No announcement yet.

130,000 years ago???

  • Filter
  • Time
  • Show
Clear All
new posts

  • #16
    Interesting thread Charlie. Thanks for sharing


    • CMD
      CMD commented
      Editing a comment
      Thanks, but this is actually Greg's thread.....

  • #17
    Whatever the case, the heads of the "Clovis First" deadenders are going to explode......


    • #18
      I have not yet watched this myself:

      An evening with the Cerutti Mastadon scientists, put on by the San Diego museum:


      • #19
        This past weekend, I had the pleasure of attending the Fall meeting of the New England Antiquties Research Association(Neara). A chance to greet old friends and establish new friendships. And a chance to hear the keynote address by Dr. Steven Holen, the lead author of the letter and supplemental material dealing with the Cerutti Mastodon Site, which appeared earlier this year in the prestigious journal Nature. Dr. Holen's spouse, also one of the authors of the Nature letter, delivered a lecture during the afternoon section Saturday.

        Dr. Kathleen Holen's talk was entitled "Evidence for human activity at large animal death sites". She and her husband have been involved in over 50 excavations of mammoth and mastodon remains, in the Great Plains and elsewhere. Of course, not all those have involved evidence of human activity, but some have, and have returned dates far older then Clovis. Her emphasis in her talk was on what fresh bone looks like when it is humans doing the work of breaking those bones open. Including experimentation using heavy hammerstones with fresh elephant bones in Africa. I cannot recapitulate her knowledge, and won't attempt it, but will say she convinced me that there are reliable clues that can be demonstrated when fresh bone has been fractured by hominids wielding large hammerstones for percussion operations.

        Dr. Stephen Holen's talk was entitled "The Cerutti Mastadon Site in San Diego: 130,000 B. P."

        Well, it was superb. I shook his hand afterward and told him I could not speak for Neara, but that I considered it an honor that he came to speak to us about what is grounbreaking(to say the very least!) research, to be able to hear the frontier research by the lead author of the Cerutti study. He replied that he felt honored to have been invited, and that it was wonderful to speak to an audience that was actually receptive to their study.

        Indeed! The blowback against them has been nothing short of relentless and fierce. They told us of one grad student, who had no experience excavating a mastodon site at all, publishing a reply stating that heavy equipment driving above the Cerutti bones while they were still buried, was responsible for the fracturing seen. Both Holen and his wife were incredulous at this suggestion, having, as stated, not only so much more experience studying megafauna sites, but being able to easily demonstrate the difference between bones broken by percussion while fresh, and bones broken when dessicated(which the Cerutti bones would have to have been if broken by heavy vehicles driving over their burial sites. Even at 130,000 +/-9000 years old, the Cerutti bones are dessicated, not fossilized. In other words, they are still bones).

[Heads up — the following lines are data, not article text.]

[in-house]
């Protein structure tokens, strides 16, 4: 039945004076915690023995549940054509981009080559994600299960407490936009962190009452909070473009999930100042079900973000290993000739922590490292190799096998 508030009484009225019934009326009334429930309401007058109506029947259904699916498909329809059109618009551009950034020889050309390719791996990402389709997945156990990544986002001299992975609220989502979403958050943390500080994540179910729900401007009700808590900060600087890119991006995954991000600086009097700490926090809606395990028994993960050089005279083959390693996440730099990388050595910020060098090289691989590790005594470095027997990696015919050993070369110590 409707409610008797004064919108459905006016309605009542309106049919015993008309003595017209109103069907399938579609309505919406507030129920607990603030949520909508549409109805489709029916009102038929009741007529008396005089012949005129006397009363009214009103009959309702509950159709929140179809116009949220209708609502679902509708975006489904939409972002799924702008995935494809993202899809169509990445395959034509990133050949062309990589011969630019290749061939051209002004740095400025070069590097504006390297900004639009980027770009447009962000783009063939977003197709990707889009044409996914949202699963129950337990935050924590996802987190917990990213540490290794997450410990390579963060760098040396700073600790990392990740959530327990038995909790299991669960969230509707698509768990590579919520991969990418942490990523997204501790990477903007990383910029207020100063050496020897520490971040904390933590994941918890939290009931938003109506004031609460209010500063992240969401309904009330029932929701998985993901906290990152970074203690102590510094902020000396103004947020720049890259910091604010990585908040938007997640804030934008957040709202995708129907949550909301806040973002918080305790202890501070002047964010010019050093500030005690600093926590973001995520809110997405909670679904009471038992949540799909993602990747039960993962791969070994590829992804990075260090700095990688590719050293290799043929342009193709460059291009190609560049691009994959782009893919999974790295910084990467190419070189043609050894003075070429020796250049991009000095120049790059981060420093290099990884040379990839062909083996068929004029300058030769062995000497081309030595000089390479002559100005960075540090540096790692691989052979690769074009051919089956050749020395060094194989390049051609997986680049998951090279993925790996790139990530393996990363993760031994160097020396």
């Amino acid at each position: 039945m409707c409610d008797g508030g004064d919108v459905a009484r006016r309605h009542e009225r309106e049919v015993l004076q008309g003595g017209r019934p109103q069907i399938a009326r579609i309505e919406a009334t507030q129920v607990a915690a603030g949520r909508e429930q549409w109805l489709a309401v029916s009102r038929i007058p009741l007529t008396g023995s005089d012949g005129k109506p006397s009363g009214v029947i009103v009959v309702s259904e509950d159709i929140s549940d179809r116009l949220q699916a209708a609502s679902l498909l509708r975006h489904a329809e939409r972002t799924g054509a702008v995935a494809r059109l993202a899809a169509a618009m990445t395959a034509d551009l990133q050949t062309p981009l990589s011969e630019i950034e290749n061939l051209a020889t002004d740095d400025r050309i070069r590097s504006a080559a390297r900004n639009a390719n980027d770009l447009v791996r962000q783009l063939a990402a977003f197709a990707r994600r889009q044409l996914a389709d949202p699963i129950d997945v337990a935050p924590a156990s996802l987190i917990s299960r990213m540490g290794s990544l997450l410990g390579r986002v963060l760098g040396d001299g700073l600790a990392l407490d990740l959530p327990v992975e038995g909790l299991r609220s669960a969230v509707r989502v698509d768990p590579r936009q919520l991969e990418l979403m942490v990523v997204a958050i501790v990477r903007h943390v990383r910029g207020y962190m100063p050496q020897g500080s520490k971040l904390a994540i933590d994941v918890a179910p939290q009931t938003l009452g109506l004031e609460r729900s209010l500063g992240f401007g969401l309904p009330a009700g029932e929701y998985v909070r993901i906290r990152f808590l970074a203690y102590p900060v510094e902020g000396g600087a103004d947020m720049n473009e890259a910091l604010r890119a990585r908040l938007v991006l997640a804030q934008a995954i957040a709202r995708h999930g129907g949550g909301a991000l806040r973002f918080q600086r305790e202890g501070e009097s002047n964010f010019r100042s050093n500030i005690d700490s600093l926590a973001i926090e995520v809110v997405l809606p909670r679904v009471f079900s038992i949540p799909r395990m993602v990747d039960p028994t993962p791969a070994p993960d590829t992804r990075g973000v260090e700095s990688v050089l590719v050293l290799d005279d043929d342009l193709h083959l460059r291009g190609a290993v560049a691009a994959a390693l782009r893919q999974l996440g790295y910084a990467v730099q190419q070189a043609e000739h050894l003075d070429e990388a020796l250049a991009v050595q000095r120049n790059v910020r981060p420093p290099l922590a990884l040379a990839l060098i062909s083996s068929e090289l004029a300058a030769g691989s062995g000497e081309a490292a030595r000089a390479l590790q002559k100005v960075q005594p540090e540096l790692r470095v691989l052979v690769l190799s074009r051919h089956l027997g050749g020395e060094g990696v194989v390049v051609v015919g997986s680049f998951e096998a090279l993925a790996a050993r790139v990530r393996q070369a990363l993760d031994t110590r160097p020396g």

Regarding what I felt was one key observation I took away. European colleagues working on sites far older then sites in the Americas, as well as African colleagues working at the famous Olduvai Gorge Early Man sites, are near universal in being of the opinion that the Cerutti Mastodon Site is an archaeological site. Everyone, both old world and new world archaeologists, are of the opinion that the dates for the site are valid. 130,000 +/-9000 years old. The old world archaeologists and paleontologist recognize the fracturing as clearly originating in percussion blows by humans. American archaeologists, in sharp contrast, have been near universal in rejecting the findings. American archaeologists are of the opinion that the Cerutti site is not an archaeological site at all. But I felt the Holen's have effectively overcome these opinions. And that is why I thanked them for the honor of hearing from the lead authors regarding what I believe will lead to a major breakthrough in understanding the peopling of the Americas.

        BTW, already two additional sites have been located in California, which may show evidence of hominin activity, and both have returned dates of 80,000-100,000 years old. They told us of occasions where other sites have been destroyed because archaeologists had simply assumed a priori that the sites were simply "too old" and therefore simply not worth saving.

        In short, the Holen's won me over. I wish a tape of their talks were available, and that I could offer here more then my impressions based on memory.
        Click image for larger version  Name:	IMG_8943.JPG Views:	1 Size:	142.2 KB ID:	271941

        Click image for larger version  Name:	IMG_8944.JPG Views:	1 Size:	179.8 KB ID:	271942

        Last edited by CMD; 11-13-2017, 01:59 PM.


        • #20
          Thanks for sharing that Charlie, that's pretty exciting stuff and you did good giving us a rundown of what you took in... So much we don't know but maybe, finally we are getting to see a little of what the future of archaeology holds, sounds like the start of a new chapter to me. Thanks for sharing!
          Josh (Ky/Tn collector)


          • sailorjoe
            sailorjoe commented
            Editing a comment
            I ditto what Josh said. Many thanks.